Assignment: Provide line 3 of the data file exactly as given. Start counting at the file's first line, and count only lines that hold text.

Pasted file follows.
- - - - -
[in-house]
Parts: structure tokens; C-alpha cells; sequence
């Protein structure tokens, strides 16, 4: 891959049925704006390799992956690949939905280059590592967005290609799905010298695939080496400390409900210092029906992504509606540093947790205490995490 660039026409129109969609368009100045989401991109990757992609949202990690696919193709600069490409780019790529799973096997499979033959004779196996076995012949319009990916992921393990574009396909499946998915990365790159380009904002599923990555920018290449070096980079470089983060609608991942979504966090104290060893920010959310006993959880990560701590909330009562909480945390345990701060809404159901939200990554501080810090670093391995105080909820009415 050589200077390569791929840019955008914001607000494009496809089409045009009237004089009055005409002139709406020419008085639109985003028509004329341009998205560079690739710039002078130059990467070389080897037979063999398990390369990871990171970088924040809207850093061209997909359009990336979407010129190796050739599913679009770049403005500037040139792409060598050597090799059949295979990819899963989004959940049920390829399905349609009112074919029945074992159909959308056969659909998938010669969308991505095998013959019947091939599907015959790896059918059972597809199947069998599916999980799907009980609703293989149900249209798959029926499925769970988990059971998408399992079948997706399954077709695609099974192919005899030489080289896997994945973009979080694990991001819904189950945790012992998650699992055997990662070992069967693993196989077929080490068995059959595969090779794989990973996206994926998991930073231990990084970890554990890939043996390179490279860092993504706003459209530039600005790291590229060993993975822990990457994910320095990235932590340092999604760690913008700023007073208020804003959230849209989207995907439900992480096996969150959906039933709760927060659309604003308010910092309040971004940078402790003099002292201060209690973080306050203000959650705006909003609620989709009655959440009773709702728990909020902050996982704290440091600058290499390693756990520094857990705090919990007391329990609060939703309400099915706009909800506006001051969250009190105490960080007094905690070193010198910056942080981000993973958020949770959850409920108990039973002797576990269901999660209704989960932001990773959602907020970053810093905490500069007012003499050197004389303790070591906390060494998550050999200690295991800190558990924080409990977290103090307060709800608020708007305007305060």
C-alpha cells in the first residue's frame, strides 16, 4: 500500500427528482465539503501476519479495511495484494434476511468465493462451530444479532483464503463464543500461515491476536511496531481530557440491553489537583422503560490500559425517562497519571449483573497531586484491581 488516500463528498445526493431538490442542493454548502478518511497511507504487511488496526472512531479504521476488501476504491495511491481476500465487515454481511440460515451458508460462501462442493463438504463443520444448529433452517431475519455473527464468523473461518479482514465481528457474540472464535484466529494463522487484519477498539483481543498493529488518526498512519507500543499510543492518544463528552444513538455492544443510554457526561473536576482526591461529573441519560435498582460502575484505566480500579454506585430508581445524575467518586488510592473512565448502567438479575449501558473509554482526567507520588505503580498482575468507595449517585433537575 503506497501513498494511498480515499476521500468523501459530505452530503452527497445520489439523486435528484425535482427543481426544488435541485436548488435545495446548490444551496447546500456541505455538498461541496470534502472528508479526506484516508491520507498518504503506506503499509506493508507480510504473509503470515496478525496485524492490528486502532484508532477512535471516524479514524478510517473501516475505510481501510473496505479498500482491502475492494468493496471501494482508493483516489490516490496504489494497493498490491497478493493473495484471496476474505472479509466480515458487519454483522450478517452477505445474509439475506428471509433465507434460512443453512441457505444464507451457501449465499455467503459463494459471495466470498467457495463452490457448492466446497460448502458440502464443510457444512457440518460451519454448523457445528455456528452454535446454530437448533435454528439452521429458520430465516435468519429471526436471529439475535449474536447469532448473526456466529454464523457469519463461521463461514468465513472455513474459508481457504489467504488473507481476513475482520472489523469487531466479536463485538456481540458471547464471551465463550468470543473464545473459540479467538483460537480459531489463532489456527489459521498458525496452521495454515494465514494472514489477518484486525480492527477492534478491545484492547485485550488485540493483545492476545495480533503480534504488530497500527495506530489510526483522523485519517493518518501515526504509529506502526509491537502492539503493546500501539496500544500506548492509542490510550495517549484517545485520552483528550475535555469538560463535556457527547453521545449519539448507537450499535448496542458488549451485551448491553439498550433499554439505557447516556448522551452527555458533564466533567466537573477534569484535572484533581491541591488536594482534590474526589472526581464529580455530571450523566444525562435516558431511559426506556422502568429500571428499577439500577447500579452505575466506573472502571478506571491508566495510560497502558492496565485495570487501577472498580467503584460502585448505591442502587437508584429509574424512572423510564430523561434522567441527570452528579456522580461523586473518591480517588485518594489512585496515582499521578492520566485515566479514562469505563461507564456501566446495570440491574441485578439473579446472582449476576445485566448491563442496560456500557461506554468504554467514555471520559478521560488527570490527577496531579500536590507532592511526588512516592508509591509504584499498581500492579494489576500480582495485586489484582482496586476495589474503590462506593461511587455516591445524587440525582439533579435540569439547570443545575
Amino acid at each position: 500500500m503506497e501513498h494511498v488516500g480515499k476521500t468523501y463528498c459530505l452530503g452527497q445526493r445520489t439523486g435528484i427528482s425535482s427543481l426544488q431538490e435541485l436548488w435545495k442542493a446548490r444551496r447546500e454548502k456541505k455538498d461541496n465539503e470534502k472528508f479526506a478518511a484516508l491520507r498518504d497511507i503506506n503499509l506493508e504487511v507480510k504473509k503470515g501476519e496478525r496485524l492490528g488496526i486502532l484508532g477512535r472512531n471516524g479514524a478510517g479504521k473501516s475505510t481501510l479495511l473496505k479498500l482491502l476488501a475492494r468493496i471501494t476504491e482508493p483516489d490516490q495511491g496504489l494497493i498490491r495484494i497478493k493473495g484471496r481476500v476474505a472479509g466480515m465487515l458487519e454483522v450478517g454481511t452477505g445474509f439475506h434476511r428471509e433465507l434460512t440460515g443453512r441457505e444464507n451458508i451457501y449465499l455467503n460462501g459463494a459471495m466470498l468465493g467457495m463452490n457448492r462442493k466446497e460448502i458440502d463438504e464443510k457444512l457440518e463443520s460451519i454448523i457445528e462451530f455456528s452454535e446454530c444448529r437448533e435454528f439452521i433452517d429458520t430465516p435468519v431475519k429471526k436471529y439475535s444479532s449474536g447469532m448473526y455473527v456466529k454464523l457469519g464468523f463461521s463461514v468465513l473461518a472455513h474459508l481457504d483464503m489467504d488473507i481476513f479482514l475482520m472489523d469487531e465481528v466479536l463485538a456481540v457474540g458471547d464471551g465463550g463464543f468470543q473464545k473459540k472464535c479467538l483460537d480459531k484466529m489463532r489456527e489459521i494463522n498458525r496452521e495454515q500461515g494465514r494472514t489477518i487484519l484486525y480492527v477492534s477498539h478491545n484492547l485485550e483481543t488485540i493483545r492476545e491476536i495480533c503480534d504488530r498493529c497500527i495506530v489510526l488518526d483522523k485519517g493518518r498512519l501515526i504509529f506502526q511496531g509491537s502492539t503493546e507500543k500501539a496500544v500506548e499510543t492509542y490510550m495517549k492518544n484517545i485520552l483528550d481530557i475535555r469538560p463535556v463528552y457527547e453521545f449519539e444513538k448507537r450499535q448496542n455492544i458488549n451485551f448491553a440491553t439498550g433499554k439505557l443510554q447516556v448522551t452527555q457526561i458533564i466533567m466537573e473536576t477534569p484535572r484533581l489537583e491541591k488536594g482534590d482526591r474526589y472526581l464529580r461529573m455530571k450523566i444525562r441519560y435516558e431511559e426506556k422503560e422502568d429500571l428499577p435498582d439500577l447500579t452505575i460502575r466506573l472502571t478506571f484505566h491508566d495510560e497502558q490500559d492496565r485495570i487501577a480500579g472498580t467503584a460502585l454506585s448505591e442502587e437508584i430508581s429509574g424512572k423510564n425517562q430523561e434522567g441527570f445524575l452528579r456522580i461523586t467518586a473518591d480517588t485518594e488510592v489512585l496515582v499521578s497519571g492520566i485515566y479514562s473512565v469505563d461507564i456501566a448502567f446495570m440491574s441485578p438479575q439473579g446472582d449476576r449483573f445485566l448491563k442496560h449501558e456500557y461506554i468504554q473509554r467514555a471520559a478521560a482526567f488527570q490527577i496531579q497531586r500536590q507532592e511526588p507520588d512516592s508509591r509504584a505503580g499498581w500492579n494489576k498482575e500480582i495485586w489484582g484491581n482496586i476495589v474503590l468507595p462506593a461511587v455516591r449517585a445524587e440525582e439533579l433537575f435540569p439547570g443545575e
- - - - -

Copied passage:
């Protein structure tokens, strides 16, 4: 891959049925704006390799992956690949939905280059590592967005290609799905010298695939080496400390409900210092029906992504509606540093947790205490995490 660039026409129109969609368009100045989401991109990757992609949202990690696919193709600069490409780019790529799973096997499979033959004779196996076995012949319009990916992921393990574009396909499946998915990365790159380009904002599923990555920018290449070096980079470089983060609608991942979504966090104290060893920010959310006993959880990560701590909330009562909480945390345990701060809404159901939200990554501080810090670093391995105080909820009415 050589200077390569791929840019955008914001607000494009496809089409045009009237004089009055005409002139709406020419008085639109985003028509004329341009998205560079690739710039002078130059990467070389080897037979063999398990390369990871990171970088924040809207850093061209997909359009990336979407010129190796050739599913679009770049403005500037040139792409060598050597090799059949295979990819899963989004959940049920390829399905349609009112074919029945074992159909959308056969659909998938010669969308991505095998013959019947091939599907015959790896059918059972597809199947069998599916999980799907009980609703293989149900249209798959029926499925769970988990059971998408399992079948997706399954077709695609099974192919005899030489080289896997994945973009979080694990991001819904189950945790012992998650699992055997990662070992069967693993196989077929080490068995059959595969090779794989990973996206994926998991930073231990990084970890554990890939043996390179490279860092993504706003459209530039600005790291590229060993993975822990990457994910320095990235932590340092999604760690913008700023007073208020804003959230849209989207995907439900992480096996969150959906039933709760927060659309604003308010910092309040971004940078402790003099002292201060209690973080306050203000959650705006909003609620989709009655959440009773709702728990909020902050996982704290440091600058290499390693756990520094857990705090919990007391329990609060939703309400099915706009909800506006001051969250009190105490960080007094905690070193010198910056942080981000993973958020949770959850409920108990039973002797576990269901999660209704989960932001990773959602907020970053810093905490500069007012003499050197004389303790070591906390060494998550050999200690295991800190558990924080409990977290103090307060709800608020708007305007305060």